Independent Adoption Center is not only the trusted leader in open adoption since 1982, but also the largest, oldest, and most experienced open adoption agency in the country – facilitating adoptions in 50 states, and fully licensed in California, Connecticut, Florida, Georgia, Indiana, New York, North Carolina, and Texas.
The Independent Adoption Center consists of experienced, professional, and licensed social workers with Masters of Social Work (MSW) degrees or higher. Our staff is recognized nationally as experts in the field and have advocated extensively for open adoption.
As a nonprofit organization the main focus is on counseling and support. The Independent Adoption Center is committed to providing both birthparents and adoptive parents with the most comprehensive counseling support available.
The Independent Adoption Center has no exclusionary policies, and offers birthparents the right to choose a family for their child. There are no racial/ethnic, age, religion, marital status, sexual orientation, gender identity or expression restrictions for prospective adoptive parents.
"I really can't say enough good things about the Independent Adoption Center. Everyone I have worked with there has been professional, caring, and very helpful." -Mani S.
"When we are ready to expand our family again the only agency we will consider calling is the Independent Adoption Center!" -Elizabeth L.
Types of Adoption
Closed. In closed/confidential adoptions, the adoption professional acts as a liaison and there is no direct contact between birthparents and adoptive parents. No identifying information is exchanged between the parties and there is no plan for any ongoing contact or updates. In these cases, the records are typically sealed until the child is 18 years of age. Birthparents may choose whether or not they want their identity to be disclosed once the records are opened. Due to the extensive research concluding that closed adoptions are not in the child’s best interest, most adoption professionals see closed adoptions as an antiquated practice.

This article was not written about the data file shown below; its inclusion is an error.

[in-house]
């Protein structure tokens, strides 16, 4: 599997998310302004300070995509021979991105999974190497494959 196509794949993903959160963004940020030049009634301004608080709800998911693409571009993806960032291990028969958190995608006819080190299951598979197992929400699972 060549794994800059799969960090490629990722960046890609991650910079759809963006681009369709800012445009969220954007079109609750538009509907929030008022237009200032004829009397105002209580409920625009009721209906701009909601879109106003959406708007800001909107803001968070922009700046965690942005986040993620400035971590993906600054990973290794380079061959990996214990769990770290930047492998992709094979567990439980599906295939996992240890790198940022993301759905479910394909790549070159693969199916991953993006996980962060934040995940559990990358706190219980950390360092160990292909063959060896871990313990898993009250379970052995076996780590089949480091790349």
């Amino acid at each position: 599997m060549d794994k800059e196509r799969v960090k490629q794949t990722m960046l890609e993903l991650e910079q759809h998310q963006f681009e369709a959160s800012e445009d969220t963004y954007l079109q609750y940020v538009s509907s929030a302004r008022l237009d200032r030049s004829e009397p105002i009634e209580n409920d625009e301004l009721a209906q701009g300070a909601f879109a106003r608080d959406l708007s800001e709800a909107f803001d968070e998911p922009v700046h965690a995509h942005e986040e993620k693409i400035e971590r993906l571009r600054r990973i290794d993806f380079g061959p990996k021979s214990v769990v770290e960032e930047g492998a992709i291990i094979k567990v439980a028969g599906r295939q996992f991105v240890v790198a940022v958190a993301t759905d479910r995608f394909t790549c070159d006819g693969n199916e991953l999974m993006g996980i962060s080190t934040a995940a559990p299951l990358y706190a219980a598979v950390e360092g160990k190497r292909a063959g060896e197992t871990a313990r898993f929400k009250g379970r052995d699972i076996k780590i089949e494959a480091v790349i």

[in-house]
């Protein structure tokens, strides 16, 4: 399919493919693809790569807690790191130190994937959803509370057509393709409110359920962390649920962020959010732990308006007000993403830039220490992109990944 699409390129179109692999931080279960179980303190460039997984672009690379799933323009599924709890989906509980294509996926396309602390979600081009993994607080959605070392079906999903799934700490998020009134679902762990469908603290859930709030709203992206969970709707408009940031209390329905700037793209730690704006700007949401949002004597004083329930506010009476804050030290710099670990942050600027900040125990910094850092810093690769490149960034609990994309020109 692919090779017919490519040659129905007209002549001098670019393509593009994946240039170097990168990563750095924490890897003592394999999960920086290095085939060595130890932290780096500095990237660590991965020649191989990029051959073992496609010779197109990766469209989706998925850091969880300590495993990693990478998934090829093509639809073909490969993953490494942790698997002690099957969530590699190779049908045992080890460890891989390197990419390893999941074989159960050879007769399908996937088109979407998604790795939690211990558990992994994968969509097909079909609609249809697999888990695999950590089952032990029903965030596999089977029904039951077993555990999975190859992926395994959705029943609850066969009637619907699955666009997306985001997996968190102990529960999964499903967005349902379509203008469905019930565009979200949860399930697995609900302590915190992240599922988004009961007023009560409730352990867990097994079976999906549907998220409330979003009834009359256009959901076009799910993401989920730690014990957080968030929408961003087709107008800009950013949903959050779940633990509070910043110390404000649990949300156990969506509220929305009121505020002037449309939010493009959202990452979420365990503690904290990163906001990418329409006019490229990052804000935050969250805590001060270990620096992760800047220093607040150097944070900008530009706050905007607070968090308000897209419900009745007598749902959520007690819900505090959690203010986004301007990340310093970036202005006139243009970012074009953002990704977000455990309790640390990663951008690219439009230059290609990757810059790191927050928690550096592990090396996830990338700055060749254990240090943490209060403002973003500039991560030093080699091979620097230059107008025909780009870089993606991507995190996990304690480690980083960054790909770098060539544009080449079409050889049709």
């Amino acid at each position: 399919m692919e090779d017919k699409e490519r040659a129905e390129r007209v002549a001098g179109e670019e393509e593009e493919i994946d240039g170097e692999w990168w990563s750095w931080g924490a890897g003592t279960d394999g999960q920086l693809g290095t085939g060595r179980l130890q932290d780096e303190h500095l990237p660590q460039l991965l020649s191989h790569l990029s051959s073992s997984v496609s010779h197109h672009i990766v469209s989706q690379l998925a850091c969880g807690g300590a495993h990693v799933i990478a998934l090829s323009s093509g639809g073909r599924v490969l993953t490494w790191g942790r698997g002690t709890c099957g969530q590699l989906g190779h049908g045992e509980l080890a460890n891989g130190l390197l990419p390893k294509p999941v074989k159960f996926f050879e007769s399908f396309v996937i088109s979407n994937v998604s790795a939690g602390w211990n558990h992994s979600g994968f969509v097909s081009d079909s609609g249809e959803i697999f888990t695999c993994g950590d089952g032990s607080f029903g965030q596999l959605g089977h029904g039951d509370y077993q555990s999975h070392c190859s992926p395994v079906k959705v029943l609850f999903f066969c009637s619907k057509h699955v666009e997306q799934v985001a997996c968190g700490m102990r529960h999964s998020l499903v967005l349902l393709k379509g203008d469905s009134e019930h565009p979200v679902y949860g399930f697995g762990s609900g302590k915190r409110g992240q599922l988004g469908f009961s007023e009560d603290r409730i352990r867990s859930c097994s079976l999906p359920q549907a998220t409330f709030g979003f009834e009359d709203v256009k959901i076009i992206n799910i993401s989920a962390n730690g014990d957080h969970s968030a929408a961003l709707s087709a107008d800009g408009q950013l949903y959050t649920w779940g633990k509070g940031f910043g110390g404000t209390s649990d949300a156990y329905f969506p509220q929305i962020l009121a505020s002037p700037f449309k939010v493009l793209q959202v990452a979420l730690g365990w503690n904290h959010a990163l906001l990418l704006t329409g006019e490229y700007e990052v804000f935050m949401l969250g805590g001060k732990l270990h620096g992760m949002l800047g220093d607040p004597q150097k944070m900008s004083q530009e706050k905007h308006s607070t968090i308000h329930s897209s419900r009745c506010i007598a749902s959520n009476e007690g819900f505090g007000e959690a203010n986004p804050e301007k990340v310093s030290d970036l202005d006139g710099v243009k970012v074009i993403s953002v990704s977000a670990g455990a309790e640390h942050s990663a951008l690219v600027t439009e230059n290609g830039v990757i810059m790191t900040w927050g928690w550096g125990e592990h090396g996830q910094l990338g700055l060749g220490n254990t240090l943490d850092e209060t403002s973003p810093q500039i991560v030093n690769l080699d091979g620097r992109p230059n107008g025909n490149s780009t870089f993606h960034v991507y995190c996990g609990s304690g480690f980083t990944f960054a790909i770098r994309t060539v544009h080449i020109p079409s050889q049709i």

Semi-Open. A semi-open adoption takes place when basic information is exchanged between the birthparents and adoptive parents. In this type of adoption, the parties usually meet during the adoption planning process. However, contact information is usually not exchanged and a plan for providing the birthparents with updates and pictures is arranged through an intermediary. Accordingly, there is no direct ongoing contact between the parties.
Open. An open adoption takes place when the birthparents choose the adoptive parents with whom they intend to place their child and all parties agree to have an ongoing relationship. The parties meet, contact information is shared, and the birthparents and adoptive parents create a contact agreement detailing the arrangement for the ongoing communication. In open adoptions, the most common arrangement is for families to have annual or bi-annual visits with the birthparent. Although they do not use an intermediary to communicate, the adoption professional remains a source of support and guidance throughout the open adoption relationship.